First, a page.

The prescriptive view of grammar is that it’s possible to lay down rules for the correct use of language. There are two problems with the way this view is often implemented. The first is that sometimes the rules do not relate to the actual language use of native speakers. Examples of flawed prescriptive rules include the suggestion that it is wrong to split infinitives (to blithely wander, to boldly go); that it’s incorrect to end a sentence with a dangling preposition (I’ve got some new music to listen to.); that fewer applies only to countable nouns whereas less must be used for non-countable nouns; that you cannot begin a sentence with a conjunction, and so on. The second problem is that rules that might apply to formal, written language tend not to be appropriate for informal or spoken language.
But some prescriptions are correct. For instance, the rule that determiners must precede nouns is non-negotiable. If someone were to write “I’ve finished reading book my,” it would be unambiguously wrong; no native speaker would ever say this. The balance required is to work out which prescriptions reflect how language is actually used and which are based on preference and prejudice.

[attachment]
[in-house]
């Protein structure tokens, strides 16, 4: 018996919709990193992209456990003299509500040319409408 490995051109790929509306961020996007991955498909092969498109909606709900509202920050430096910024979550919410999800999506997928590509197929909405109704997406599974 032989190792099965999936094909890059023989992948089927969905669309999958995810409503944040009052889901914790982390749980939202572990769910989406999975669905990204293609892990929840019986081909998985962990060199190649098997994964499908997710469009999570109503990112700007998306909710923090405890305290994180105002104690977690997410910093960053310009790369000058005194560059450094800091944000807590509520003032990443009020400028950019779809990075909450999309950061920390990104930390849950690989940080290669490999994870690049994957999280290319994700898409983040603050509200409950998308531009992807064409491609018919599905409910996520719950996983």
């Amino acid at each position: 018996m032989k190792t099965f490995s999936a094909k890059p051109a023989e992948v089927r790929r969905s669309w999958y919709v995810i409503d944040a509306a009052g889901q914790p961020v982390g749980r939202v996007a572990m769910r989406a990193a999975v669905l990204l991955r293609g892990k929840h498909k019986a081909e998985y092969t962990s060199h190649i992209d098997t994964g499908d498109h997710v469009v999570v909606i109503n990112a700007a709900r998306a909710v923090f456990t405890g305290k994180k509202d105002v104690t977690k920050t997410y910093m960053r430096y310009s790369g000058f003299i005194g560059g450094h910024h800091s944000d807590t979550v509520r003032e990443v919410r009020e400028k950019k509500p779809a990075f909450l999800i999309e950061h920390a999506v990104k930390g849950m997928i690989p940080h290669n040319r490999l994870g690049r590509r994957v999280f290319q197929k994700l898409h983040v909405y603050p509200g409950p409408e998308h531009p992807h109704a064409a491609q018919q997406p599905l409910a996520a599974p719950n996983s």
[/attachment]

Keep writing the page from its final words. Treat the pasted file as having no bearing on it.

Many prescriptive grammar rules were based on erroneous models of English, following methods of analysing written texts in Classical languages. The rules that govern English are so different that imposing rules from Latin is either hopelessly confusing or irrelevant. For instance, the injunction against split infinitives arises because the infinitive form of a Latin verb is a single word whereas as in English it is two, the subordinator ‘to’ plus the main verb. Splitting the infinitive in Latin is impossible, doing so in English is common in informal speech. According to corpus studies of spoken language the adverbs ‘always’ and ‘completely’ are used more often to split an infinitive than not. And, there are instances where not splitting an infinitive would lead to absurdity or ambiguity. How would you go about unsplitting the infinitive is this sentence?
Profits are expected to more than double this year.
There are times when not splitting the infinitive may be preferable, but the most important impetus for the decision to split or not to split should be clarity. If we are able to knowingly indulge a stylistic preference, then being aware of grammatical conventions is a form of individual liberty.